There are so many loopy ideas out there that attacking them is like taking on the Hydra -- cut one down, and there are nine more lurching up to take its place. Now, to be fair, they're not all equally destructive; my attitude is that if you'd like to believe in Bigfoot, or ghosts, or astrology, there's no real harm in it as long as you don't mind people like me laughing in your general direction sometimes.
On the other hand, there are some crackpot ideas that cause direct harm, and to me, this crosses a line. At that point, I tend to stop poking gentle fun, and start getting hostile. These include homeopathy, anti-vaxx, and treating mental illness as if it were demonic possession (and, of course, as if demons themselves were real).
But nothing makes my blood boil like attacks on education. Not only are we talking about my career, here; we're talking about the children. We're talking about the young people who will grow up to lead our country, our next generation of doctors, nurses, technicians, scientists, scholars, and lawyers.
The whole battle has become increasingly heated lately, to the point that the powers-that-be on the state and federal level are feeling a little... beleaguered. And they should be. They have sold out to corporate interests, to the likes of Pearson Education and the Educational Testing Service. They have ceded our nation's future to a group of men and women who believe that only that which is quantifiable is real, who value test scores above creativity and depth of understanding, and who believe that it is fair to hook the evaluation of educators to these same meaningless streams of numbers.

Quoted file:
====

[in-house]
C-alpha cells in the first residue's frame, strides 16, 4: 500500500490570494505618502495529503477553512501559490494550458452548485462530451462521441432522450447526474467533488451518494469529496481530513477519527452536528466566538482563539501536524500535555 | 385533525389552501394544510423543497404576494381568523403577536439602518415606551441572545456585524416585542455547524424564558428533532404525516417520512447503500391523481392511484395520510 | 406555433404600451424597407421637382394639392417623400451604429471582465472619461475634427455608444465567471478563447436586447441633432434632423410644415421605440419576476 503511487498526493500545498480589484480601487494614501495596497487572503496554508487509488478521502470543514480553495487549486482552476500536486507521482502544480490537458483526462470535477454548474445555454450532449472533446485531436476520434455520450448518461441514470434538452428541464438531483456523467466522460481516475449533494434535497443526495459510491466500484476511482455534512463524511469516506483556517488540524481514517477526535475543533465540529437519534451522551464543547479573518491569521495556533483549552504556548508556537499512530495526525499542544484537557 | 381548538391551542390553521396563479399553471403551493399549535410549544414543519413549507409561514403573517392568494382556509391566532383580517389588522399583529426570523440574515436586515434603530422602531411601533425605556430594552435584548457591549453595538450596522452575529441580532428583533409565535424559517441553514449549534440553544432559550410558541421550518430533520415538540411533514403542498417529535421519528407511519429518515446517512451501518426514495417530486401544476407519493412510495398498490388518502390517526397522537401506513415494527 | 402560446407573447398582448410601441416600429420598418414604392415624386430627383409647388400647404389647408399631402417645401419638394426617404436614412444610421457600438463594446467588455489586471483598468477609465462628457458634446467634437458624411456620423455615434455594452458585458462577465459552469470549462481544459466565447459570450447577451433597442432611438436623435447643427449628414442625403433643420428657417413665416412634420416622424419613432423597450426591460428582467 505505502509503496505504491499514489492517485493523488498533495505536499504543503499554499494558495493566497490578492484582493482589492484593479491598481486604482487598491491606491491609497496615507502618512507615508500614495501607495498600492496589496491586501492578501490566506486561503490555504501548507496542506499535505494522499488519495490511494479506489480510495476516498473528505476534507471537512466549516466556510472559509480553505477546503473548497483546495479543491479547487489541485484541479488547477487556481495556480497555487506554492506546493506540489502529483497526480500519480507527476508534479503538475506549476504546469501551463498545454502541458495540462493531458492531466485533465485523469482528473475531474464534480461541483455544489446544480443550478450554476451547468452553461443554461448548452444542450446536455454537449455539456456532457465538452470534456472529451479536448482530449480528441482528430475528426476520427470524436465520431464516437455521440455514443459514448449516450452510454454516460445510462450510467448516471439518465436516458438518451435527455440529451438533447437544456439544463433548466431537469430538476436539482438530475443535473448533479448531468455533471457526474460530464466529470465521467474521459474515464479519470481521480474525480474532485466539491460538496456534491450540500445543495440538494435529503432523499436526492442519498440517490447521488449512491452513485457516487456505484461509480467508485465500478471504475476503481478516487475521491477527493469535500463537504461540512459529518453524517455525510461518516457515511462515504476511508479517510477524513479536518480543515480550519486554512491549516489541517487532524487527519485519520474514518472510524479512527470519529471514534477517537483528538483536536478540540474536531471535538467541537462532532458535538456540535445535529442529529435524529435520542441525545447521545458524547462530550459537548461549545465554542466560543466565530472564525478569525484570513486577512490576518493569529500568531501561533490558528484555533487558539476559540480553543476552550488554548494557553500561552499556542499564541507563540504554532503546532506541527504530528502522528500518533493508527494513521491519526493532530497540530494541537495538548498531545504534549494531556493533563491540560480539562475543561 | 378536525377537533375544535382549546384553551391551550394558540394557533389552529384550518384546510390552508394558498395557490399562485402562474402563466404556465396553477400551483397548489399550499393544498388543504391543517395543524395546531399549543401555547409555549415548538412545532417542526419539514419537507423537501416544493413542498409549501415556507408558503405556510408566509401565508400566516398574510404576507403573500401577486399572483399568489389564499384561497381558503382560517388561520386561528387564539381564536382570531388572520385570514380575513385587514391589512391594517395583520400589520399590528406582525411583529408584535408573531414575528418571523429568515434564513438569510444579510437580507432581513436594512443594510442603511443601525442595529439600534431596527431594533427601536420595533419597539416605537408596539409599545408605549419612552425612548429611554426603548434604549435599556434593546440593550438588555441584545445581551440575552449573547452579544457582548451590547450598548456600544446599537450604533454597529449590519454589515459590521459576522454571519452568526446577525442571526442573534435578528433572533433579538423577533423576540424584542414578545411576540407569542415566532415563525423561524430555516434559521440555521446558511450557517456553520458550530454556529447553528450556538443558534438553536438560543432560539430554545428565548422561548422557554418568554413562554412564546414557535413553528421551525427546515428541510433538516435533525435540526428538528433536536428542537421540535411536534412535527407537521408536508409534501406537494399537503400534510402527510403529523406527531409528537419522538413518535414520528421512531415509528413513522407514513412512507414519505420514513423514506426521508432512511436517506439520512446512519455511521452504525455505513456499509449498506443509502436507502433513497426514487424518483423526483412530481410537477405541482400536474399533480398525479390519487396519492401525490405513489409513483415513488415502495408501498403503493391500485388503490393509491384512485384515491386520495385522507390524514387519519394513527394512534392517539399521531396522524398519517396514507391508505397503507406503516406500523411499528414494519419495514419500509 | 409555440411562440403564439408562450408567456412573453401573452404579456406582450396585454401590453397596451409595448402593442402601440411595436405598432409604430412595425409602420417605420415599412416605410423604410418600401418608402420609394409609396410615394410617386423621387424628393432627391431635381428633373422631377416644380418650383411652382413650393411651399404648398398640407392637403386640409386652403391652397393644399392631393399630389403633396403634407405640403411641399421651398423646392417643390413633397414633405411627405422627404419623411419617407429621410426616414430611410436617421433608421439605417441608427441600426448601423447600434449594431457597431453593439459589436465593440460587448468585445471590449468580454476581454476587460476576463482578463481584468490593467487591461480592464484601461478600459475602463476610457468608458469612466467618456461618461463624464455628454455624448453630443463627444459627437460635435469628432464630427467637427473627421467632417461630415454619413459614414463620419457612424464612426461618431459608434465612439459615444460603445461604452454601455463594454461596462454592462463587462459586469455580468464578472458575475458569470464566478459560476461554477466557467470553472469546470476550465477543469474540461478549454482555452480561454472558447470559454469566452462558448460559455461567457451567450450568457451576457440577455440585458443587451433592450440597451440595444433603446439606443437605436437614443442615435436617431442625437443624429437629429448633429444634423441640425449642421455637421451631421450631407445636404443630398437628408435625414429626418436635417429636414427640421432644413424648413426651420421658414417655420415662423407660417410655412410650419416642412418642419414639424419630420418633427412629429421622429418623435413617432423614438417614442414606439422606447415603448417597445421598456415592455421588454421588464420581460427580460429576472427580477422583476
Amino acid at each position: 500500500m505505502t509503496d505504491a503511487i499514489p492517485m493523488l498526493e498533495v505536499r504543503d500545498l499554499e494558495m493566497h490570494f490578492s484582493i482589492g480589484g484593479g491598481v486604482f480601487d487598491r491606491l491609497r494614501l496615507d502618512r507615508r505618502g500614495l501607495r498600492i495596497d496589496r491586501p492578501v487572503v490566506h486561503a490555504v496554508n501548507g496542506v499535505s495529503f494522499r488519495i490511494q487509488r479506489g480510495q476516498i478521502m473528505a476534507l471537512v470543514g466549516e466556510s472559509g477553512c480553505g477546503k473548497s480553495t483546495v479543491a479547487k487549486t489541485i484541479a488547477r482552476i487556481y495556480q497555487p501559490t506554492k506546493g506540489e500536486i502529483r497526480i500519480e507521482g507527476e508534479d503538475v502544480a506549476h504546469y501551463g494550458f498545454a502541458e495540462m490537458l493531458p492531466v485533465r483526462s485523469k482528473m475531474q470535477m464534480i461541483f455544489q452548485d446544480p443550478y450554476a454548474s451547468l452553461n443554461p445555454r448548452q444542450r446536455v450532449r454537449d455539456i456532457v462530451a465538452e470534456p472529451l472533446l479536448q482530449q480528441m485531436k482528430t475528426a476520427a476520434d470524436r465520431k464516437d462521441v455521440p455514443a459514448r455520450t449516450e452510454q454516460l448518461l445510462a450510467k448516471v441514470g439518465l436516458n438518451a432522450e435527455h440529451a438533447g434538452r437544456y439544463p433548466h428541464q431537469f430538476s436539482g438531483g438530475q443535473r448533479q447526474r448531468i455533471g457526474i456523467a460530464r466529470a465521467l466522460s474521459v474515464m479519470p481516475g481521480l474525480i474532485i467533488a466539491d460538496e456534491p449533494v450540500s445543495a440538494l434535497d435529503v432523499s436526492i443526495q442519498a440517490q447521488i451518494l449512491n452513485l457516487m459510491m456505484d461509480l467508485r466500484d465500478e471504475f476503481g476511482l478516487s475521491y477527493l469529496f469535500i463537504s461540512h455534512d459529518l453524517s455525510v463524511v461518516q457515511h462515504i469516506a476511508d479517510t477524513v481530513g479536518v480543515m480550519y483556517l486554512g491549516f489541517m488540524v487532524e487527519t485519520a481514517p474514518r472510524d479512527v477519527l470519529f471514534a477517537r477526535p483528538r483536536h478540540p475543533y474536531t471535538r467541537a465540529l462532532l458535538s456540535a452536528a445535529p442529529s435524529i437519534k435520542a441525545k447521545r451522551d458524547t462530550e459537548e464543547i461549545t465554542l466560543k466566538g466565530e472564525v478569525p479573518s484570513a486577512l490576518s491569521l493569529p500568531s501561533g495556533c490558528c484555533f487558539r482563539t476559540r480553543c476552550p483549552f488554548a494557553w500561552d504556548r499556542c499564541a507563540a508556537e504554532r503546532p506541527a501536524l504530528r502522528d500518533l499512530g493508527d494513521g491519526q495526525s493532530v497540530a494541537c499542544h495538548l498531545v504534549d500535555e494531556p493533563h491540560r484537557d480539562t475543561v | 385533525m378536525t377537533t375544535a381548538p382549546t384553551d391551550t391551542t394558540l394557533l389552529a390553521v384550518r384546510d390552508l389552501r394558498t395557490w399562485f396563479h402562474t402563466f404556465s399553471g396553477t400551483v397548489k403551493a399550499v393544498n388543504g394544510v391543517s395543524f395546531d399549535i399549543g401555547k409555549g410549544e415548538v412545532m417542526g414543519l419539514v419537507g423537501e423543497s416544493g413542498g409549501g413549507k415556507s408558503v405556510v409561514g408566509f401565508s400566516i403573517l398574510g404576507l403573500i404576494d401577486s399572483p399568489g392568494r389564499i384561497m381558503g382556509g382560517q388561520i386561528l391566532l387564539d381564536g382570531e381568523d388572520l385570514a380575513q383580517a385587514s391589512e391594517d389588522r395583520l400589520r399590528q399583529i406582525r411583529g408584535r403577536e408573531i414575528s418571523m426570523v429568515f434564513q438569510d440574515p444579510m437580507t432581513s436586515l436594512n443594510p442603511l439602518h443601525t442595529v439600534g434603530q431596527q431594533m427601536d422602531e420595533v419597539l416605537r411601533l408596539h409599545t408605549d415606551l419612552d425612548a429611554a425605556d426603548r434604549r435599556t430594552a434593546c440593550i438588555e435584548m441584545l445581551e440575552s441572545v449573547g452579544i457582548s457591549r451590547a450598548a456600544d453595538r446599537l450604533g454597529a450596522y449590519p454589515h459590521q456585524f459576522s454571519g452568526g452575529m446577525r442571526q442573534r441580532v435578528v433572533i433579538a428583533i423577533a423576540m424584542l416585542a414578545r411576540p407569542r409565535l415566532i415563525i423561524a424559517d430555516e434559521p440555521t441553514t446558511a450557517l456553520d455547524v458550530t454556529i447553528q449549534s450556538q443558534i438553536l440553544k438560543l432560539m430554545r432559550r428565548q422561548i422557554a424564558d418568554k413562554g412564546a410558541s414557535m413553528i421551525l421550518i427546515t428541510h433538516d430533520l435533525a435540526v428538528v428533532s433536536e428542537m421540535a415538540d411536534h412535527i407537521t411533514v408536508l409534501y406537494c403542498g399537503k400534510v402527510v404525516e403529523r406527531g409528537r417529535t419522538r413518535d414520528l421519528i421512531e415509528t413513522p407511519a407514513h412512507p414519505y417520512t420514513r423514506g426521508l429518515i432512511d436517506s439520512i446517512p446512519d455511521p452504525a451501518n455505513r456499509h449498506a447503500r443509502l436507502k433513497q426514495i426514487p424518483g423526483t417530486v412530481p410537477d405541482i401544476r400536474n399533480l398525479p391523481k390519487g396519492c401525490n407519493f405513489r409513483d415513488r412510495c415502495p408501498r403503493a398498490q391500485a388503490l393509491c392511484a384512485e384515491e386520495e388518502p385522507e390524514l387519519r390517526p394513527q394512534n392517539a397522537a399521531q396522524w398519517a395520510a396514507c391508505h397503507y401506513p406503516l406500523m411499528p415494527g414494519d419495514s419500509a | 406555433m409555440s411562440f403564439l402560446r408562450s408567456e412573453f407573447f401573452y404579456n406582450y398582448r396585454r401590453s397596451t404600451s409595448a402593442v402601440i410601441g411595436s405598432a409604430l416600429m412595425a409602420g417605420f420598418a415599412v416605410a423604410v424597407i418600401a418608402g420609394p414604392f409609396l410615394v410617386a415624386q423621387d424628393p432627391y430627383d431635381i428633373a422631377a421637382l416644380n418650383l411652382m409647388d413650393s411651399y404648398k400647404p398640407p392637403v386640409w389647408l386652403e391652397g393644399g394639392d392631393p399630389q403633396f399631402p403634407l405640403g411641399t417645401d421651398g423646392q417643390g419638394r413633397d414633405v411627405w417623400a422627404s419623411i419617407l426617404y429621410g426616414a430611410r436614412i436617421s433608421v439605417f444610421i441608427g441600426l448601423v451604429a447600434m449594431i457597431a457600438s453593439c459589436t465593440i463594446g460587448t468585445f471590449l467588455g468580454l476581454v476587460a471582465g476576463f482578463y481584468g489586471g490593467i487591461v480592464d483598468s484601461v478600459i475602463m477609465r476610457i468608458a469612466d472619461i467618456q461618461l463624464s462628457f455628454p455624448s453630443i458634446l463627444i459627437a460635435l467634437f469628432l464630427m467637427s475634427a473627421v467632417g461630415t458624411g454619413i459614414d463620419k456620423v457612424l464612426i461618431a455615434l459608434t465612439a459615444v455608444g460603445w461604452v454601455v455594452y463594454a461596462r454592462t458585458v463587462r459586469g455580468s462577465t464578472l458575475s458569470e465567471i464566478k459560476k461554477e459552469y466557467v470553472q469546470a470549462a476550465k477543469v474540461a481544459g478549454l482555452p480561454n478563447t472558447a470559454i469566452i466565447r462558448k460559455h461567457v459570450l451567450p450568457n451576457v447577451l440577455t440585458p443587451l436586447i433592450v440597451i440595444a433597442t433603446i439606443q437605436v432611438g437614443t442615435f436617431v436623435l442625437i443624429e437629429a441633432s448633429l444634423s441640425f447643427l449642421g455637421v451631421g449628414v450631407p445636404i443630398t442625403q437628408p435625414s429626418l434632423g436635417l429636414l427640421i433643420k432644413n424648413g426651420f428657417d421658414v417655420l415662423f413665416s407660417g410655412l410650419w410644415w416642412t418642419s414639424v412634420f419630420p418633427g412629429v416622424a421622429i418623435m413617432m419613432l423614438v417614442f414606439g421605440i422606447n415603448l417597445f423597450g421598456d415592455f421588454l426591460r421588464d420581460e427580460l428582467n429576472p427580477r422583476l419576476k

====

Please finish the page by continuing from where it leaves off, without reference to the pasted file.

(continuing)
But the chickens are coming home to roost. Parents are, in increasing numbers, opting their children out of high-stakes standardized tests. No, I'm sorry, my child won't be in school today. He's sick. Oh, he has a standardized test today, and it'll have to be rescheduled for three weeks from Tuesday?
I'm sorry, he's going to be sick that day, too.
Teachers, too, are fighting back, where they can. Unfortunately, school districts' hands are often tied by capricious laws that link funding to cooperation with poorly-thought-out state mandates. But our voices are getting louder. Just last week, a New Jersey teacher named Melissa Tomlinson confronted New Jersey governor Chris Christie at a rally, asking him, "Why do you portray our schools as failure factories?"
He shouted at her, "Because they are!"
Tomlinson, undaunted, threw back at him his record of defunding public education, a record that included cuts of over one billion dollars in his first year in office. At this point, Christie lost it completely, screaming at her, "I am tired of you people! What do you want? Just do your job!"
Another teacher, Mark Naison, had the following to say about the encounter:
What do I want? What do 'we people' want? We want to be allowed to teach. Do you know that the past two months has been spent of our time preparing and completing paperwork for the Student Growth Objectives? Assessments were created and administered to our students on material that we have not even taught yet. Can you imagine how that made us feel? The students felt like they were worthless for not having any clue how to complete the assessments. The teachers felt like horrible monsters for having to make the students endure this. How is that helping the development of a child? How will that help them see the value in their own self-worth. This futile exercise took time away from planning and preparing meaningful lessons as well as the time spent in class actually completing the assessments. The evaluations have no statistical worth and has even been recognized as such by the NJ Department of Education.Christie's not the only one who's under siege for his support of destructive educational policy. Oklahoma governor Mary Fallin has come under criticism from several fronts over her support of a teacher assessment model that gives each school a grade of A through F based solely upon students' performance on standardized tests. Schools scoring in the D to F range can be closed, the entire teaching staff fired (with a maximum 50% rehire rate), and then reopened -- under state control.